Fitzgerald, Hussein, Freeman, and ACPE for “violation of due process.” Id. at 48.
Sifuna’s theory is that Fitzgerald, Hussein, and Freeman illegally awarded her a
failing grade and ignored proper procedures, and that ACPE failed to follow its
policies and procedures. Count V is against Fitzgerald, Goza, Hussein, Freeman,
O’Neil, ACPE, and Boyer for “discrimination.” Sifuna’s theory is that Fitzgerald and
another professor bullied her persistently to create a discriminatory environment,
and that ACPE required her to reveal her name in her complaint even though
ACPE never required white complainants to reveal their names. Count VI is against
Fitzgerald, Goza, Hussein, Freeman, Dotson, and ACPE for “defamation.”4 Id. at 51.
Sifuna’s theory is that defendants defamed her by portraying her as a violent
person who is not fit for the pharmacy profession, and that Fitzgerald, Hussein, and
Freeman falsely claimed that she did not show up for an appeal hearing, which led
to the confirmation of her academic dismissal. Count VII is against all defendants
for “intentional infliction of distress.” Id. at 54. Sifuna’s theory is that defendants
caused her immense suffering and mental anguish, which led to bouts of
The complaint refers to this as “Count V,” but since it is the second “Count V” to appear in
the complaint, I assume it is a typographical error. I will refer to this count as “Count VI,”
and the next count as “Count VII.”
unemployment and homelessness, and it caused her to have panic attacks and to
contemplate suicide, among other things.
The ACPE defendants move to dismiss the complaint for lack of subject-
matter jurisdiction and for failure to state a claim upon which relief may be
granted. Fed. R. Civ. P. 12(b)(1), (6). The South College defendants move to dismiss
the complaint for lack of subject-matter jurisdiction and for lack of personal
jurisdiction. Fed. R. Civ. P. 12(b)(1)–(2).
The complaint invokes both diversity and federal question jurisdiction over
this action.  ¶ 12. Defendants challenge both grounds for jurisdiction. Diversity
jurisdiction exists only when there is complete diversity between the parties and the
amount in controversy exceeds $75,000. 28 U.S.C. § 1332(a)(1). There is complete
diversity when none of the parties on either side of the litigation is a citizen of the
same state of which a party on the other side is a citizen. Howell by Goerdt v.
Tribune Entm’t Co., 106 F.3d 215, 217 (7th Cir. 1997). Since the complaint states
that Sifuna, ACPE, and Boyer are citizens of the state of Illinois,  ¶¶ 1–3,
defendants argue that complete diversity between the parties is lacking.5 In
response, Sifuna “partly concedes” that complete diversity does not exist between
her, ACPE, and Boyer, but she reiterates that she seeks over $75,000, exclusive of
Corporations are citizens of both its state of incorporation and the state in which its
principal place of business is located. 28 U.S.C. § 1332(c); Illinois Bell Tel. Co., Inc. v. Glob.
NAPS Illinois, Inc., 551 F.3d 587, 590 (7th Cir. 2008).
interests, which should confer jurisdiction.  at 1–2. But, both elements are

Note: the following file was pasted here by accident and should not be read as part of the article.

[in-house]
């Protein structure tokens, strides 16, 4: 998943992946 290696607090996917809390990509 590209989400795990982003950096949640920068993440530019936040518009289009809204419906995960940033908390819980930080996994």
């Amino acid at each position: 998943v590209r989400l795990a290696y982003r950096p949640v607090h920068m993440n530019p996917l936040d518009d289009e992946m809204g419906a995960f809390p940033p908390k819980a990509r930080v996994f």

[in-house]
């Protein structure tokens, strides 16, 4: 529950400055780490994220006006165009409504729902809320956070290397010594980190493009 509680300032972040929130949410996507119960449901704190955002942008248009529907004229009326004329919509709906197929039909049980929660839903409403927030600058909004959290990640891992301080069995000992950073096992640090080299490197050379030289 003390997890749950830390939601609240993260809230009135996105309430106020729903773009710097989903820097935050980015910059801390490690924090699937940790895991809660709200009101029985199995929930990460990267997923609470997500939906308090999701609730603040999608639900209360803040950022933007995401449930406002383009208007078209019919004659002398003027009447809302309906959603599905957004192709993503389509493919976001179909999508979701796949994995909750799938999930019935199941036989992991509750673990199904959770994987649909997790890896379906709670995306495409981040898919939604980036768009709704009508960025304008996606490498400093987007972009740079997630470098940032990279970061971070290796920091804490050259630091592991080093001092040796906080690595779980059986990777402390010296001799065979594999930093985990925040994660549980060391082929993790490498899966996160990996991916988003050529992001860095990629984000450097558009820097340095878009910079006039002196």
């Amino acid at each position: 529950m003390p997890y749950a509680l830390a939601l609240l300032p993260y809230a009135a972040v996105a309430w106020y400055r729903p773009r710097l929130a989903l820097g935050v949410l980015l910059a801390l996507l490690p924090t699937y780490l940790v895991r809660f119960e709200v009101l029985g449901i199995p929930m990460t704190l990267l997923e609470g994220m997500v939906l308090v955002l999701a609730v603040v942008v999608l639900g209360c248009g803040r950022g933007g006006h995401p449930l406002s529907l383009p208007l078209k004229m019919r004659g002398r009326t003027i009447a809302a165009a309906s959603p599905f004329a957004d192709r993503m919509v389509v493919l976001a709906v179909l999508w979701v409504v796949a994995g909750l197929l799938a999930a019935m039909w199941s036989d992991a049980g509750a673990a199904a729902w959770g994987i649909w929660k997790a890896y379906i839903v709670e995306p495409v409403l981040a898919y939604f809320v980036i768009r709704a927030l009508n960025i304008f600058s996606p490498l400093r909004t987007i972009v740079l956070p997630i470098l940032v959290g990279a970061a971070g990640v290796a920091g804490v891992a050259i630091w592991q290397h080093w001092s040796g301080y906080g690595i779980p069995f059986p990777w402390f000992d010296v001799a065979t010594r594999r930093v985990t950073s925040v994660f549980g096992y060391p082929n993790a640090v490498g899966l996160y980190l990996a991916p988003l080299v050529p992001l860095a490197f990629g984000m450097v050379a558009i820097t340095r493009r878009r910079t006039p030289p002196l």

required. Without complete diversity, diversity jurisdiction does not exist and the
question of whether the plaintiff has sufficiently alleged the amount in controversy
becomes irrelevant. Sifuna has failed to establish diversity jurisdiction under
Federal question jurisdiction exists when the civil action arises under “the
Constitution, laws, or treaties of the United States.” 28 U.S.C. § 1331. The
complaint appears to advance several bases for federal question jurisdiction:
defendants violated her constitutional due process rights under the Fourteenth
Amendment; the Higher Education Act and its implementing regulations; Title VI
of the Civil Rights Act of 1964, 42 U.S.C. § 2000d, et seq.; 42 U.S.C. § 1981; her First
Amendment rights; and the Whistleblower Protection Act, 5 U.S.C. § 1221(a).6
As the First and Fourteenth Amendments clearly “arise under” the United
States Constitution, this court has subject-matter jurisdiction over Sifuna’s claims
that defendants violated her First Amendment and due process rights.7 See 28
It is not clear from the complaint that Sifuna was alleging each of these claims.
Construing this pro se complaint liberally, I note the following: (1) the complaint has many
allegations that reference discrimination on the basis of Sifuna’s race or national origin,
and she labels Count V as “Discrimination,” without any statutory citations, so I will
consider those allegations in reference to a potential claim under Title VI or § 1981; and (2)
her response brief includes the following subheading: “Retaliations (Violation of 1st
Amendments & Whistleblower),” see  at 7, so I will construe her retaliation allegations
as claims under the First Amendment and the Whistleblower Protection Act.
Defendants argue that these claims must be dismissed under Rule 12(b)(1) because there
is no state action; those arguments are well taken, but they are not jurisdictional. Although
the Seventh Circuit has held that claims against private actors brought under 42 U.S.C.
§ 1983 were properly dismissed under Rule 12(b)(1) because such claims are frivolous and
frivolous claims cannot “engage federal jurisdiction,” Piscopo v. State Farm Ins., 527 Fed.
App’x 552, 554 (7th Cir. 2013), defendants’ arguments in this action were akin to saying